By Michael Smith
Sunday Times – 31 December 2006
Half of the Royal Navy is to be ‘mothballed’ as it bears the brunt of cuts imposed after a series of expensive procurement projects and the hidden costs of the conflicts in Afghanistan and Iraq. Six destroyers and frigates and two other vessels are expected to be put into reduced readiness, known as mothballing, to achieve urgent savings of more than £250m. It can take up to 18 months to bring mothballed ships back into service.
The armed forces have been told to save more than £250m this year, and £1 billion by April 2008, amid a “rebalancing” of the Ministry of Defence’s (MoD’s) spending plans, defence sources disclosed. The MoD will also cancel the last two of the eight Type-45 destroyers the navy was supposed to get. The navy was promised the government would provide these in exchange for cutting 15 major ships in 2004, sources said.
Julian Lewis, the Tories’ defence spokesman, said the fresh cuts were “absolutely devastating stuff” and that cutting the number of Type-45 destroyers would be “catastrophic”.
“You can’t have a navy without ships. This government is absolutely hellbent on the destruction of the Royal Navy,”
Admiral Sir Alan West, the then first sea lord, has said he only accepted the cuts in return for the “jam tomorrow” of the eight Type-45 destroyers and two large new aircraft carriers he was promised.
Adam Ingram, minister of state for the armed forces, admitted this month that 13 of the Royal Navy’s 44 main vessels were already in mothballs to save cash. A total of 13 were at sea, and a further 18 in port and ready to go to sea at any time. But the decision to mothball another eight ships will mean that 21 of the 44 are not available. Ingram refused to say which ships were out of action, admitting that this would
“enable deductions to be made that could be prejudicial to national security”.
Measures to save money that are already under way include a review of the Royal Navy’s three main remaining bases at Plymouth, Faslane and Portsmouth.
At the height of its power in the 19th century, the Royal Navy was as large as the seven next biggest navies combined. Even as the US and German navies grew at the start of the 20th century, it remained twice as large as its nearest rival. But the 2004 cuts reduced it to its smallest since before Trafalgar in 1805, and there are suggestions it now needs only two major bases.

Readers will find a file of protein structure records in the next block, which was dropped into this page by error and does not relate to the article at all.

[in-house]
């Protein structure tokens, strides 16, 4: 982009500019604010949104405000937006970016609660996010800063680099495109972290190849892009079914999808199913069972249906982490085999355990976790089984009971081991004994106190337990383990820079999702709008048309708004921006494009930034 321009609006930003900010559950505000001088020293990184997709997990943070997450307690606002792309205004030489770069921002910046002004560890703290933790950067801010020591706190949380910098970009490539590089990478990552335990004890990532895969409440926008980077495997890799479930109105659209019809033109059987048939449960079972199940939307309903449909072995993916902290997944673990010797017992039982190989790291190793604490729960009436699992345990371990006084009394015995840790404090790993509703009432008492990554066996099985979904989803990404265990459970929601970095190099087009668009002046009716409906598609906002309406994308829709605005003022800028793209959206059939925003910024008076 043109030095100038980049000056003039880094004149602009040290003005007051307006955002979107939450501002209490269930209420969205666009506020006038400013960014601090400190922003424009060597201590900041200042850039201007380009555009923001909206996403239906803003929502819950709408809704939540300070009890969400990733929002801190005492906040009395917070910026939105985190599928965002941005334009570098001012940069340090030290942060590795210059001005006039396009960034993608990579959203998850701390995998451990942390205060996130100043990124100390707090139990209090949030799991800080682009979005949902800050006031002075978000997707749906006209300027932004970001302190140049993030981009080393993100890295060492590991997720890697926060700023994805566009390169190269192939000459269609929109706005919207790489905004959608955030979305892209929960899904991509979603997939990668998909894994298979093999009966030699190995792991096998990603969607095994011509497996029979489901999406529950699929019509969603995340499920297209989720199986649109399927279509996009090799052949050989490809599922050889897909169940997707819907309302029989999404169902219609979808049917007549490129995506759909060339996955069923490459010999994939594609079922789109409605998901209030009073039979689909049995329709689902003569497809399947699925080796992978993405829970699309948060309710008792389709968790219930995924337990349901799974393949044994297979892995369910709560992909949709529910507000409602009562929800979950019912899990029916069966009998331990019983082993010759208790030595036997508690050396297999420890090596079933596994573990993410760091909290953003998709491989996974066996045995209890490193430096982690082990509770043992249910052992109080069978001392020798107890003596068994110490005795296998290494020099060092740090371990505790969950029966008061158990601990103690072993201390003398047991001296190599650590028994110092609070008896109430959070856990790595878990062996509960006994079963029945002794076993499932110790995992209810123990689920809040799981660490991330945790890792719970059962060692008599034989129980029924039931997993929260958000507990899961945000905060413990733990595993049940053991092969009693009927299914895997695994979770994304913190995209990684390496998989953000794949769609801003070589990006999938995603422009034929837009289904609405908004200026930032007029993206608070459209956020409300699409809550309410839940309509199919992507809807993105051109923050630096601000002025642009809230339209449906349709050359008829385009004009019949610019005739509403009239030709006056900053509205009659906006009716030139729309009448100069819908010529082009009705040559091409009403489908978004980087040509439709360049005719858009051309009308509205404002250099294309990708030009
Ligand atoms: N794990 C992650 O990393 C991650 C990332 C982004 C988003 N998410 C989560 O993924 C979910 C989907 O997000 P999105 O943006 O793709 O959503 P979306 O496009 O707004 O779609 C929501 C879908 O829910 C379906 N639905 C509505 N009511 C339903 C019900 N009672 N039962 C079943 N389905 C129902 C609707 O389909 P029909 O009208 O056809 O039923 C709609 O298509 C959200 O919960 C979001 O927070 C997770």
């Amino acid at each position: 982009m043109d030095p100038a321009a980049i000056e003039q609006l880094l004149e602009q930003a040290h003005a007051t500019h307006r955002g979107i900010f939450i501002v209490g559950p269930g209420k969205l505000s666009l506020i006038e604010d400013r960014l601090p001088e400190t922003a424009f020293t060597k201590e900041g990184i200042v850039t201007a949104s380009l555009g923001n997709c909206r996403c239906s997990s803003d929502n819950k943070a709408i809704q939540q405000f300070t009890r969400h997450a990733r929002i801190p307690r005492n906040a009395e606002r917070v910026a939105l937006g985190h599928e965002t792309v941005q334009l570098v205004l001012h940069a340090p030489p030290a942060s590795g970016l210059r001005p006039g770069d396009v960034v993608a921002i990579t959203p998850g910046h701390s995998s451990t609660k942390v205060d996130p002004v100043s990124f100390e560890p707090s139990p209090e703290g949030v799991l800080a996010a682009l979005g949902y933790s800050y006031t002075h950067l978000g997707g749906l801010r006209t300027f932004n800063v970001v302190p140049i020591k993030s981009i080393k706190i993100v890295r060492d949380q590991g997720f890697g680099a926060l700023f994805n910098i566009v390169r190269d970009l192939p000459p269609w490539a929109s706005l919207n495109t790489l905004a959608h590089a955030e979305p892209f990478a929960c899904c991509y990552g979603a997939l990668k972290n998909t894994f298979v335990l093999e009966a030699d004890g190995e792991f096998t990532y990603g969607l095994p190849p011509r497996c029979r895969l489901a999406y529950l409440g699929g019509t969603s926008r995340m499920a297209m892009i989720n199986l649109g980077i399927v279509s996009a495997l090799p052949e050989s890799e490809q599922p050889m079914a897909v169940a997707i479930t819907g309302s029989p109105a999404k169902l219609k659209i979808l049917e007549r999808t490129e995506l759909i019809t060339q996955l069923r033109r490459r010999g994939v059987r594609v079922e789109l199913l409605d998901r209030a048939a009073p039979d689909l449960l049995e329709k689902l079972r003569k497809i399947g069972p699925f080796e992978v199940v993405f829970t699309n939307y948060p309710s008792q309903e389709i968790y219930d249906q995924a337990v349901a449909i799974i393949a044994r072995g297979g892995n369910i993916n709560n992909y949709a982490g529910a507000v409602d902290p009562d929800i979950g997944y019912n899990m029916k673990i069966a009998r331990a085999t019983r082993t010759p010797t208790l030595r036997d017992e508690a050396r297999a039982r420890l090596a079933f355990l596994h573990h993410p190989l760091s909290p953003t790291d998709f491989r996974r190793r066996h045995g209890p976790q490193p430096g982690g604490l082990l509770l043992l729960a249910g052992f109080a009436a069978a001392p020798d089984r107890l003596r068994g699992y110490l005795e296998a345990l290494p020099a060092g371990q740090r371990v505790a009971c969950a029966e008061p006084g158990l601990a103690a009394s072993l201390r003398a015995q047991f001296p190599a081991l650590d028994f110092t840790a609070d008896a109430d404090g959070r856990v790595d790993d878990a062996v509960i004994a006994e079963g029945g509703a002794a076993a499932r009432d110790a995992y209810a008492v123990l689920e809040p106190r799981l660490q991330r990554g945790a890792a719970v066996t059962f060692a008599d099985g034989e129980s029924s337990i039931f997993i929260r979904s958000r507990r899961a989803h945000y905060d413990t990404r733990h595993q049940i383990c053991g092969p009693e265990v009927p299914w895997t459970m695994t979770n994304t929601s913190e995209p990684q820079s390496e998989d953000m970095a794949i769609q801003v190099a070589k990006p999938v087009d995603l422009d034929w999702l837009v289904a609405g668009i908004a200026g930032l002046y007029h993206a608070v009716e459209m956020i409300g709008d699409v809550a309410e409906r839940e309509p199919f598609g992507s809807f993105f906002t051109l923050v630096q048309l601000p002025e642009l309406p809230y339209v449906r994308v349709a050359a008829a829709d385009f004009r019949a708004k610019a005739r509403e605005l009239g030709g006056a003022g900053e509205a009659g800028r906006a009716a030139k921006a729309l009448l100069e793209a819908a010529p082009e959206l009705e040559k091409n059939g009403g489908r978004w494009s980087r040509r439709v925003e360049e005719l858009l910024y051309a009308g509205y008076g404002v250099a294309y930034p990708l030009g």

The decision last month to renew the Trident nuclear deterrent, based at Faslane, saved the Scottish base and made Portsmouth the favourite for closure. Mike Hancock, the Liberal Democrat MP for Portsmouth South, said the cuts were
“as potentially damaging as the (then defence secretary, Sir John) Nott cuts of the early 1980s, which preceded the Falklands conflict. Closing the Portsmouth dockyard, the most important of the bases, would be an historic mistake. This government keeps cutting back on equipment without cutting back on commitments. It is putting more on crews and undermining the navy.”
The problems with the defence budget are largely caused by cost overruns in procurement projects such as the RAF’s Eurofighter Typhoon, the Bowman communications system, and the Navy’s Astute submarine and Type-45 destroyer programmes. The Eurofighter Typhoon programme costs about £1 billion a year, which will rise in the next financial year to £1.3 billion. The other major programme costs are: the Type-45 destroyer £600m, Bowman £545m and Astute £415m.
The cost overruns on procurement are exacerbated by the Treasury’s refusal to refund the costs of training for operations in Afghanistan and Iraq and up to 40% of the cost of actual operations. The Treasury claims to meet the full cost.
The MoD said it was not prepared to provide details of internal government budget discussions but it did not expect to see an overspend in this financial year and no budget had been set for next year.